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Edmund Jones’ signature on A geographical, historical, and religious account of the parish of Aberystruth (Trevecka, 1779), held by the National Library of Wales.

In order to confirm my suspicions, we needed to compare this signature with some known examples of Jones’s handwriting. Fortunately, the National Library of Wales holds Jones’s diaries, saved from the final destination of being used as wrapping paper in a Pontypool shop. Thanks to the help of their Manuscript Librarian, these journals not only reveal a script eerily similar to our sample, they also include a list of books that Jones acquired …

And yes! No need to consult the stars on this one, for Lily’s Astrology is clearly recorded at the bottom of the page.

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A page from Edmund Jones’ diary for the year 1768, listing the books that Jones acquired that year. Held by the National Library of Wales (NLW MS 7025A).

So not only does Special Collections hold Edmund Jones’s personal, annotated copy of Lilly’s Astrology, but this discovery reveals Jones’s more mystical side.

Known as the ‘Old Prophet’ due to his apparent gift of prophecy and ability to foretell future events, he was also a firm believer in witchcraft and the supernatural. His interest in books was not confined to collecting, for he published a number of works, including A Relation of Apparitions of Spirits which comprised a collection of supernatural experiences and spiritual encounters designed to ‘prevent a kind of infidelity … the denial of the being of Spirits and Apparitions, which hath a tendency to irreligion’.

As the seventeenth century drew to a close, a slight change of attitude towards the beliefs in apparitions and witchcraft, is evident. Atheism now posed a greater threat than popery (Roman Catholicism), and works composed around this time were directed at countering this new danger.

Joseph Glanvill’s Sadducisimus Triumphatus, for example, provides ‘full and plain evidence concerning witches and apparitions’. To deny the existence of the spirit, he argues, ‘is quite to destroy the credit of all human testimony’. Bovet’s Pandaemonium, or the devil’s cloyster, is aimed at ‘proving the existence of witches and spirits’, for ‘there can be no apprehensions … from the attacks of the … Sadducees’. For Richard Baxter, a belief in spirits was a means to salvation since through faith in the world of spirits, the ‘saving’ knowledge of God could be obtained.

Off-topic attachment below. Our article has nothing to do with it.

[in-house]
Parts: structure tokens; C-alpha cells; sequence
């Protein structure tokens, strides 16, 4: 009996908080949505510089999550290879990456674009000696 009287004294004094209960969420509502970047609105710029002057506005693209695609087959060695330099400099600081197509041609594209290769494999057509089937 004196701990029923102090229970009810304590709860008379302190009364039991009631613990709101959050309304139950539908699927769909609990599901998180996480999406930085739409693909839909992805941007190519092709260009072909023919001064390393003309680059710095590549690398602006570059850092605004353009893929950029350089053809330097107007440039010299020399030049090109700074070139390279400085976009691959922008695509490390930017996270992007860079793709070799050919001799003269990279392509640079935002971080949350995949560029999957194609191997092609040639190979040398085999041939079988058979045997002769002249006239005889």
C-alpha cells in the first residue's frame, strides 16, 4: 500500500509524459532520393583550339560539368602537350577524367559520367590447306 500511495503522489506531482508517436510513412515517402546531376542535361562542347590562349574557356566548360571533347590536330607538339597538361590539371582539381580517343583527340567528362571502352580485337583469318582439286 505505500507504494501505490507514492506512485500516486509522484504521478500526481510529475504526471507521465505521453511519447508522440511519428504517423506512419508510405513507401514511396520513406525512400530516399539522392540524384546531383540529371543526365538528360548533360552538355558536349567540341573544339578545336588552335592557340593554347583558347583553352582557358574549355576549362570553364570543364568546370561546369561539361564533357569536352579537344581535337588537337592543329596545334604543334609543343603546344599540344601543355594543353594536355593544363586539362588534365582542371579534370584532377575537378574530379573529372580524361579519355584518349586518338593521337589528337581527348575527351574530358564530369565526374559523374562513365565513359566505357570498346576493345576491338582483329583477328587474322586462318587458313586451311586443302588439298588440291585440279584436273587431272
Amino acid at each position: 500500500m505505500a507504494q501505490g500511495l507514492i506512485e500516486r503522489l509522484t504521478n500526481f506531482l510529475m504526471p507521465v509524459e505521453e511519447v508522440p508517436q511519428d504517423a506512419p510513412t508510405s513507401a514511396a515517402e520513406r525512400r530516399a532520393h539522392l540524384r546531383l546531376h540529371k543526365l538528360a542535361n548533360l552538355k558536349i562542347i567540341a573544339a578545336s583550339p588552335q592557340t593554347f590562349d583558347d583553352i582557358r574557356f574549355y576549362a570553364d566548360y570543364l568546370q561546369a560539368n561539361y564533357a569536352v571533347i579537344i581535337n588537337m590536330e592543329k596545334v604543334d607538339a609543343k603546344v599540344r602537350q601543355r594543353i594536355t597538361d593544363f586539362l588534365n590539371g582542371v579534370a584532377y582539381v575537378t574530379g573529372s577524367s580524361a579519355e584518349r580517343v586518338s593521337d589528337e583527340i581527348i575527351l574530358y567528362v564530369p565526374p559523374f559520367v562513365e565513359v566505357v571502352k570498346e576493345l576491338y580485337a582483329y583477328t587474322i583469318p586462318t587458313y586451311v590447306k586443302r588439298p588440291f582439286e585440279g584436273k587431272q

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Illustration detail from Glanvill’s Saducismus Triumphatus (London, 1700)

It is in this context that Jones collected Relations of Apparitions which include fairy encounters and apparitions such as corpse candles and phantom funerals. For example, a ‘Mr. E. W.’ confirmed in a letter to Jones that saw the fairies as a company of dancers in the middle of the field, while an innkeeper from Llangynwyd Fawr saw them with speckled clothes of white and red, as they tried to entice him a while he lay in bed. Another gentleman also told Jones how ‘the resemblance of a young child … and also of a big man’ appeared to him. As he looked on, ‘the child seemed to vanish into nothing’. Not long after the encounter, Jones notes, the child of the man who witnessed the apparition sickened and died, as did he not long after his daughter was buried.

The phantom funeral or Toili, could manifest itself as a mournful sound, the cyhyraeth. Noises associated with the funeral procession or service, or the dismal cries of the Cŵn Annwn (Hell Hounds), inevitably signalled death. Thomas Phillips heard the cries of these spiritual dogs prior to the death of a woman in his parish of Trelech. In Ystradgynlais, two women heard someone singing psalms. The voice was that of John Williams, who sang the psalms at a later Dissenting meeting and was indeed ‘buried’ a few days after. Faced with such great sums of truth, Jones challenges, ‘who … can deny the reality of Apparitions of Spirits?’